3rd Series - Sthira Bhaga


aṣṭavakrasubstantive masculine
der Weise Aṣṭavakra
āsanasubstantive neuterSitz, Haltung

Mythology: Concerning the birth of Aṣṭāvakra, there is an interesting story found in various Purāṇas and especially in the Vana Parva, the Book of the Forest. This is part of the Mahābhārata, one of the two great Indian epics.
The story of Aṣṭāvakra begins with Kahoda, a wise Brahmin. When Kahoda’s wife, Sujātā, was pregnant, he recited from the Vedas. The unborn Aṣṭāvakra listened from the womb.
But even as an unborn child, Aṣṭāvakra possessed extraordinary mental abilities and a deep understanding of the Vedic scriptures. So one day, Aṣṭāvakra noticed a mistake in his father's recitation and corrected Kahoda from the womb.
The father was suddenly angered by the challenge to his authority and the feeling of humiliation. Out of this anger and pride, he cursed his own son: he should be born with eight deformities in his body. Literally translated, the name Aṣṭāvakra means: "He who has eight bends."
This curse had far-reaching consequences, not only for the physical appearance of Aṣṭāvakra but also for his future life and teachings. Despite the physical limitations caused by his father's curse, Aṣṭāvakra became a prominent figure in Indian mythology, known for his profound wisdom and spiritual enlightenment.
This is found in the Aṣṭāvakra Gītā, which is constructed as a philosophical discourse between Aṣṭāvakra and King Janaka. In these dialogues, the sage Aṣṭāvakra challenges King Janaka to cut through all false identifications with the body, the mind, and the world. This way, he may finally realize that his true nature is pure consciousness, beyond birth and death.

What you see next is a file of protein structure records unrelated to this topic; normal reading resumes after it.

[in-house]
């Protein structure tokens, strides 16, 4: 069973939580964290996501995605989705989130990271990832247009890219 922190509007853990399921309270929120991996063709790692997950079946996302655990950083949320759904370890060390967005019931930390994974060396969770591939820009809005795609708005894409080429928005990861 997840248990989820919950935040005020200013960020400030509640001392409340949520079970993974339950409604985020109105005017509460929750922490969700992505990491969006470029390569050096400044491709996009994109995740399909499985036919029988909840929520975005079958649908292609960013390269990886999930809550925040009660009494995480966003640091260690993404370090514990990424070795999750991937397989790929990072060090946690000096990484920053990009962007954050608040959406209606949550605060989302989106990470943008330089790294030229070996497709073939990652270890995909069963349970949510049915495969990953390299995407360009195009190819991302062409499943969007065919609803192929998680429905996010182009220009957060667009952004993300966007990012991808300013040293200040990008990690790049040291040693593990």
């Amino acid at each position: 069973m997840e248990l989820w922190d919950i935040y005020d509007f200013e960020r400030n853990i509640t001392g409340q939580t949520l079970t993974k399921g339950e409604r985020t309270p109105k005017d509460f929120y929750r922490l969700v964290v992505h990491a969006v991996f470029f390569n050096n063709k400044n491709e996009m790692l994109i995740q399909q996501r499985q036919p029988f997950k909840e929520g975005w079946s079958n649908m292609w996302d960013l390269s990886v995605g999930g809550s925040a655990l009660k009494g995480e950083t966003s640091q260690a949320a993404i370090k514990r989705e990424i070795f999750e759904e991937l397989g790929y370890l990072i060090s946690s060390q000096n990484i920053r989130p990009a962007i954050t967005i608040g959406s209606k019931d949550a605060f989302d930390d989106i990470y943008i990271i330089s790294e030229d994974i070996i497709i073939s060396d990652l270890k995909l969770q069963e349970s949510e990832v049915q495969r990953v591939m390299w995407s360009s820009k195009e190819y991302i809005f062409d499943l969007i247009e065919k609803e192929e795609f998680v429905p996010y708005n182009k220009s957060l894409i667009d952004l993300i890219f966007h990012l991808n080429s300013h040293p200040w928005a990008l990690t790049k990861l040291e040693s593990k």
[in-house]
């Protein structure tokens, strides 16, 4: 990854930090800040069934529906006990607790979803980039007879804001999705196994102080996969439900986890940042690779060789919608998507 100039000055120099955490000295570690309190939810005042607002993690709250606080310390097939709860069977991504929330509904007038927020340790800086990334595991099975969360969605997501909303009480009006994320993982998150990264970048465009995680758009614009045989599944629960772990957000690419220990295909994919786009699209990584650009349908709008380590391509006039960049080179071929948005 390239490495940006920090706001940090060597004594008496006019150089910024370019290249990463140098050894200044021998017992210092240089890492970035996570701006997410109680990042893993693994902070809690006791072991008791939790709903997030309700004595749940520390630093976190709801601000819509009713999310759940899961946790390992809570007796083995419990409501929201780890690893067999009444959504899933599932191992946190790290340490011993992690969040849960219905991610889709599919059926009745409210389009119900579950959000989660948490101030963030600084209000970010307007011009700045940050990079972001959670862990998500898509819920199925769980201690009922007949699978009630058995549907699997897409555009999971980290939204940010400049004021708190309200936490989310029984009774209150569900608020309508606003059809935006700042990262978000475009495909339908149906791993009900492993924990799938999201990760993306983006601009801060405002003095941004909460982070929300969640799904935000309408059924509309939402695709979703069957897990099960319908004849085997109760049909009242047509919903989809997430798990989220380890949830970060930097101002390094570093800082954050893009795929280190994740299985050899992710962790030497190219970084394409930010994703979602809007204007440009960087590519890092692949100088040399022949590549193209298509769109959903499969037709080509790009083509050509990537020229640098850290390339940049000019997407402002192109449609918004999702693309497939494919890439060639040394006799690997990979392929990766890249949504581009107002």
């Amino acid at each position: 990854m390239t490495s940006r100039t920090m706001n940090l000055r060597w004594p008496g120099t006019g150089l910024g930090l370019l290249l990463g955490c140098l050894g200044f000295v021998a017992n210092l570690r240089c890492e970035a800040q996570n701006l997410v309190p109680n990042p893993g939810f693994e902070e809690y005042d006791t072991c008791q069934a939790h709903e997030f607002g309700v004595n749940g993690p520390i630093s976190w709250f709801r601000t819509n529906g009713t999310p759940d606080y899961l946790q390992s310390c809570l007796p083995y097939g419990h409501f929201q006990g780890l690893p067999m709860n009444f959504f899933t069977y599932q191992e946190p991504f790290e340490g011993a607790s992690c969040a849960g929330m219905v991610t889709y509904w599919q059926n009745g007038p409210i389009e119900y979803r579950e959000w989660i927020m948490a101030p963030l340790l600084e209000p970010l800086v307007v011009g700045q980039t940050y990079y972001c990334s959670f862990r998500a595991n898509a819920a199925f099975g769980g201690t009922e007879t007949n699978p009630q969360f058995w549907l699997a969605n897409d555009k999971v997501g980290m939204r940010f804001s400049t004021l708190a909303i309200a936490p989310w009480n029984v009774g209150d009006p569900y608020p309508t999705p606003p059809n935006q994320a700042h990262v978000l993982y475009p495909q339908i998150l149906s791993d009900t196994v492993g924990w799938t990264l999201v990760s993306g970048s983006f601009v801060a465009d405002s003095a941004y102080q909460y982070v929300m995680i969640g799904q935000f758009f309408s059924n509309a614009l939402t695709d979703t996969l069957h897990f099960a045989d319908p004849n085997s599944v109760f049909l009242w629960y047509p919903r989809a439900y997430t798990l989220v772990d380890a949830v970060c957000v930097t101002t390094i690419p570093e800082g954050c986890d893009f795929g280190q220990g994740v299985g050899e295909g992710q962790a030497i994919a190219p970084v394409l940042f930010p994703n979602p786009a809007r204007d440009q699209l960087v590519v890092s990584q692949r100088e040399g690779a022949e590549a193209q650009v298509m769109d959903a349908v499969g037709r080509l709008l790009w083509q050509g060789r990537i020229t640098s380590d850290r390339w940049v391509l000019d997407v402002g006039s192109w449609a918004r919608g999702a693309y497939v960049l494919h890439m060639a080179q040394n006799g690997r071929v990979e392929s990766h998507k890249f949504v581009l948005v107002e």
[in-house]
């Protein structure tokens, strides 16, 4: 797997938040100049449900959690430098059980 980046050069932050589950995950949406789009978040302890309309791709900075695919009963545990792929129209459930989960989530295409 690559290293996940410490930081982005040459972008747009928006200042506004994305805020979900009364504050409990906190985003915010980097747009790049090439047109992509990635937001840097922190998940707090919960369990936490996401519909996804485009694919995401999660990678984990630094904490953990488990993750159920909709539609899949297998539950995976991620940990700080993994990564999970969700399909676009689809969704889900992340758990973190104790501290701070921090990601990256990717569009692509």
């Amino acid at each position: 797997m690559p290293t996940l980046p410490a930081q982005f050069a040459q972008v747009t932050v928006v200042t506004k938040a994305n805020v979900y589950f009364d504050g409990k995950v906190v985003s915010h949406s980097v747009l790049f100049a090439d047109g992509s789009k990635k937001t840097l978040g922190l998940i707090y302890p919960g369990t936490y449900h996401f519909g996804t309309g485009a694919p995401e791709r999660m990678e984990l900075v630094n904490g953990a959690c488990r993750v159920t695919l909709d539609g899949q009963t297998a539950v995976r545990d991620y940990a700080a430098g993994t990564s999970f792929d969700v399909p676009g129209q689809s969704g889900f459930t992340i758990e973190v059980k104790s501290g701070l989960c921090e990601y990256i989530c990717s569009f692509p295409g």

In the traditional count: Begin directly from "Downward-Facing Dog" pose in the previous sequence.

Vinyāsa 7 - Inhalation, Exhalation, Inhalation:
Jump inhaling from the 'Downward-Facing Dog' into a balance position on your hands. Exhale as you bend your elbows while straightening your legs. Carefully set your crown on the floor in front of your hands so that the three points of floor contact form an equilateral triangle. Your head, shoulder girdle, pelvis, and feet should now be positioned vertically above each other. Inhale here.

Vinyāsa 8 - Exhalation:
Lower your straight legs with exhalation until your toes hover just above the ground. Now slide your left leg below your right upper arm, the right leg above to the right. Cross your legs so that your right (upper) leg is in front.

Tip: Traditionally, the head should remain on the floor during this movement. This makes threading the left leg through more complex. It is then easier if you place your head a little further in front of your hands on the floor. From there, roll a bit onto the back of your head. This gives you maximum space for your leg during the complex movement.

Vinyāsa 9 - Inhalation, 5 breaths, Exhalation:
Lift your head inhaling while lowering your pelvis. Bend your arms until the upper arms reach horizontal. Stay here until the fifth exhalation.

Try: The more you press your legs together, the more stability you gain. The legs then press from above and below against your right upper arm. This way, no strength is needed for support. You simply balance on your vertically positioned forearms.

Vinyāsa 10 - Inhalation:
Lower your head back onto the floor at the end of the exhalation. Then pull your legs back while lifting your pelvis above your shoulders. Now inhale and lift your legs vertically back into the tripod headstand.

Vinyāsa 11-13:
Repeat the sequence of movements from Vinyasa 8-10 on the left side.

Tip: Do not just fall from the tripod headstand into Caturāṅga Daṇḍāsana. Instead, first lower your straight legs until your toes almost touch the ground. From here, give an upward impulse with the legs. This way, your head lifts off effortlessly, and you can land controlled in Caturāṅga Daṇḍāsana.

Vinyāsa 14 to 16:
Follow the flow of movement you are already familiar with until a stop in the 'Downward-Facing Dog.'

In the traditional count: Proceed directly into the movement flow of the next posture.

Effect: This challenging arm balance position strengthens the arms and wrists, improves balance and concentration, and promotes flexibility in the legs and hips. Due to the intense focus required by this pose, Aṣṭāvakrāsana also supports mental clarity and promotes a deeper awareness of the present moment.

Fotograf: Richard Pilnick - www.richardpilnick.com

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